12 Surefire Secrets to Writing the Best Fiction Ever!


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Thread: 12 Surefire Secrets to Writing the Best Fiction Ever!

  1. #1

    12 Surefire Secrets to Writing the Best Fiction Ever!

    Seeing as I'm currently working on the first draft of my first novel for the first time, I'm clearly qualified to educate you on the little known industry-secrets in creating fiction so compelling it literallly makes your readers scream out in ecstasy as they read. Hearing someone yell something like "Oh, yes!" and "Pull my hair, you dirty ape!" is, as we all well know, a common occurance in local bookstores. This is a sign of good writing.

    But how does one create a piece of fiction that is so great? With these simple tips that popular authors such as Nathaniel Portsmin and Adrienne Goobledoff have known for CENTURIES.

    1) Disregard spelling. If there's one thing a reader HATES, it's properly spelled words. All this does is say to the reader that you, as a writer, aren't creative enough tu ryte with staiyul.

    2) Capitalization is also a huge no-no. Things can get boring very fast if every sentence starts with a predictable capital letter. Mix things up! start sentences in lower case, then when the reader is least-expecting it, whAm! you thrOw in somE capItal letTers anD knoCk theiR panTs ofF!

    3) Readers also hate wearing pants. Everybody hates pants. So make sure all your characters share the same perspective. For example:

    John walked into the room and noticed the bloody sword hanging on the wall. His eyes grew wide. He looked at Kate and screamed, "God, I hate my pants!"

    The reader will feel an instant affinity for John, for here is a character who understands her.

    4) Readers hate plots that are realistic. If a character is shot in the arm, nothing is worse than having the character yell out in pain. It's predictable. It's boring. Do something unexpected, like having the character yell "woohoo!" and then do some cartwheels. The reader will say to himself, "now THIS is good stuff."

    5) Ducks. Adorable, waddling, fluffy little quacking ducks. Insert them at some point in your novel, then have all of your characters rush into the scene and begin stomping on the ducks. Martin Scorcese does this in all of his movies, to great effect.

    6) Mix genres as much as humanly possible. If you're writing a Romance set in the 18th century, you better be sure there are time-travelling robots in it, or your reader will get frustrated and yell out "WHERE ARE THE ROBOTS?!"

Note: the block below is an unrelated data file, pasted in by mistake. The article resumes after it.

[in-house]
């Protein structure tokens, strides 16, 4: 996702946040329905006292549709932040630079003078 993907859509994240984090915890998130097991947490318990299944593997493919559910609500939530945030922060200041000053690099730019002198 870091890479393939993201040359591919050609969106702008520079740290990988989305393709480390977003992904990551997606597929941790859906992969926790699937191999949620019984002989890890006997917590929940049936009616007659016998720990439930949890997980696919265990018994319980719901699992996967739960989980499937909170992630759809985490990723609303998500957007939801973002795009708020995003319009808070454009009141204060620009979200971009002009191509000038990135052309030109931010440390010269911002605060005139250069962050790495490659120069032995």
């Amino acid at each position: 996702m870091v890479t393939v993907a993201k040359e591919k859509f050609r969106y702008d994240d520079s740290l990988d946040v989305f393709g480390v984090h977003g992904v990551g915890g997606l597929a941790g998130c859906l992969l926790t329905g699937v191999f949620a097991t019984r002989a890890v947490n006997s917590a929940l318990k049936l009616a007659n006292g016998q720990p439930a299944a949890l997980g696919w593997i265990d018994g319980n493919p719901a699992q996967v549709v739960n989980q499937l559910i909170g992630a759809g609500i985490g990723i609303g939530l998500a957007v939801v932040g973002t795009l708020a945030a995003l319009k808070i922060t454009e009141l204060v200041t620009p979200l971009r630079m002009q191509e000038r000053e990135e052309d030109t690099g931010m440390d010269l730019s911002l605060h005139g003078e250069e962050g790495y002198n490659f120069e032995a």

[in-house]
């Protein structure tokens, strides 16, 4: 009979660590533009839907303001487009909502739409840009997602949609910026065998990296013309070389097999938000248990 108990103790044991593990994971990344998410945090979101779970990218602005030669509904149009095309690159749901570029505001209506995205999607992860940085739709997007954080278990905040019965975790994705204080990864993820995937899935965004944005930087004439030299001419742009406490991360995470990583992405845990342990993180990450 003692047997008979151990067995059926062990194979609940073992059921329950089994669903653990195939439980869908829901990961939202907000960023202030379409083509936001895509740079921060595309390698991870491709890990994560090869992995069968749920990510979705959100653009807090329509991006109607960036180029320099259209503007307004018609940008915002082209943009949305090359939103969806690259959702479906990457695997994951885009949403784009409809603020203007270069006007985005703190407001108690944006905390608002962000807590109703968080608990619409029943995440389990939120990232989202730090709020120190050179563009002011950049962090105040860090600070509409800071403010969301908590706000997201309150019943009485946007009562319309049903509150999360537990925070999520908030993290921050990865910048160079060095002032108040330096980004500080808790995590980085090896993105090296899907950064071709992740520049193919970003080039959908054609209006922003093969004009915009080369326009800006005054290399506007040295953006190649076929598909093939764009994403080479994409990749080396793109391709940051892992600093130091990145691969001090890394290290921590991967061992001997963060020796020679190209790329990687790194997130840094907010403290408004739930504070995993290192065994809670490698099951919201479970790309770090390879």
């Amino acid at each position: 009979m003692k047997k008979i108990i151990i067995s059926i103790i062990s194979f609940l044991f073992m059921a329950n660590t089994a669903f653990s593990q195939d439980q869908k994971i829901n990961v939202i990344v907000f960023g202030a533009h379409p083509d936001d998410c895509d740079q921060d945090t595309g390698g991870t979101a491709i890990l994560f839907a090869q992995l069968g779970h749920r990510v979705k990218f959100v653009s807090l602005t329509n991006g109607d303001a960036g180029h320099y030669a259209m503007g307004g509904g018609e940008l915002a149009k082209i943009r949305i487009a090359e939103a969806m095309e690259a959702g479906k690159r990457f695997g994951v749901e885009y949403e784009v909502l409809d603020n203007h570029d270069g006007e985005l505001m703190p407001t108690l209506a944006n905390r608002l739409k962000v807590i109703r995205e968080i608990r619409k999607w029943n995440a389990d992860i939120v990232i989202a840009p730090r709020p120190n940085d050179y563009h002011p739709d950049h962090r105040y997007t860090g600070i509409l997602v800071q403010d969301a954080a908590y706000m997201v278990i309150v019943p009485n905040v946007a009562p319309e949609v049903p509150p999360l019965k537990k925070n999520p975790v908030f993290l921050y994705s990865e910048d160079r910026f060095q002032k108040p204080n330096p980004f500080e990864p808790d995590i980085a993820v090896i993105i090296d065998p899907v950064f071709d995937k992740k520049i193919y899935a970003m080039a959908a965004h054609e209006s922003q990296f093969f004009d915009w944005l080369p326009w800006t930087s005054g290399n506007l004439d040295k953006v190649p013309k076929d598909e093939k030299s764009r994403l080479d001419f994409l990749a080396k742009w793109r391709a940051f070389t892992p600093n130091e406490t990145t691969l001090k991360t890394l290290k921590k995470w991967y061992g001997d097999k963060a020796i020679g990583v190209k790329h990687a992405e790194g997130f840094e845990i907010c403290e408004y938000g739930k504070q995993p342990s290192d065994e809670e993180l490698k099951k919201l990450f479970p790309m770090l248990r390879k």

7) Women love gore. Lots and lots of gore. Intestines and distended eyeballs and big, gaping wounds that ooze and smell of decay. If you want to keep your female readers interested, be sure to focus at least one scene on graphic description of gruesome bodily injuries. Preferably in the middle of a steamy sex scene.

    Extrapolate through gigantic extraneous verbiage. Readers hate easy reading. They want to be challenged! They want to wrack their brains and pull their hair out in frustration when they try to understand what the author is saying. Grab a thesaurus, and replace as many words in your manuscript as you can find with the longest multi-syllabic synonyms offered. You will pistol-fire to the apex of the New York Times greatest merchant list.

    9) Brag alot in your novel. Even if it isn't in first person. That doesn't matter. The reader needs to be assured that the author is great in something. If you aren't great in anything, make something up! Then brag about it in the middle of an important scene. This solidifies the importance of the scene. For example:

    Evan kneeled at the gravestone. The sky was darker now, the clouds that gathered added to the confusion of his soul. Where could he go from here? He had lost the only person that really understood him. I won a chili-pepper-eating contest once. I didn't even drink anything after, either. I just said "so, what, was it supposed to be spicy?" Evan sighed and stood, brushing the soil from his pants. He looked at the dark patch of fabric where the water had seeped through, and he knew things would be different from here on out. Oh yeah, and I took my trophy and threw it in the river, because I'm awesome like that.

    When the reader understands how super great you are, your writing will instantly appear better, and your reader will like you more, too.

    10) There must always be one zombie in every story. This is a rule Alfred Hitchcock discovered, and one that is as constant as the laws of gravity. In fact, it's probably more lawful than the laws of gravity. In order for a story to be successful, a character must die and then come back to life, slightly decomposed and craving human flesh. Always. There are NO exceptions. Except for actual Zombie-related stories. In those, it's vital that there be no zombies at all. Ever. Being unpredictable is your greatest weapon as a writer.

    11) Use the CAPS LOCK KEY whenever you want to EMPHASIZE something. How else is the reader to know it's important? Use exclamation marks, too. The more, the better. Also be sure to REPEAT things for even greater emotional impact. Sometimes your reader isn't paying attention, and you need to restate the obvious in case he was looking away or on the toilet. He will thank you for the reminders. For example:

    The BIG DOG RAN FAST towards Adam! It was a BIG DOG and it was RUNNING FAST. And it was running TOWARDS ADAM, BIGLY! Adam was being RUN TOWARDS by a BIG DOG! BIG DOG RUN, ADAM! !!!!! FAST !!!! ....!

    You see how exciting that was? That was probably the greatest paragraph ever written, right there. Now you know how I did it.

    12) Introduce characters and make them disappear from the story without warning, and never bring them back or explain why they left. For example: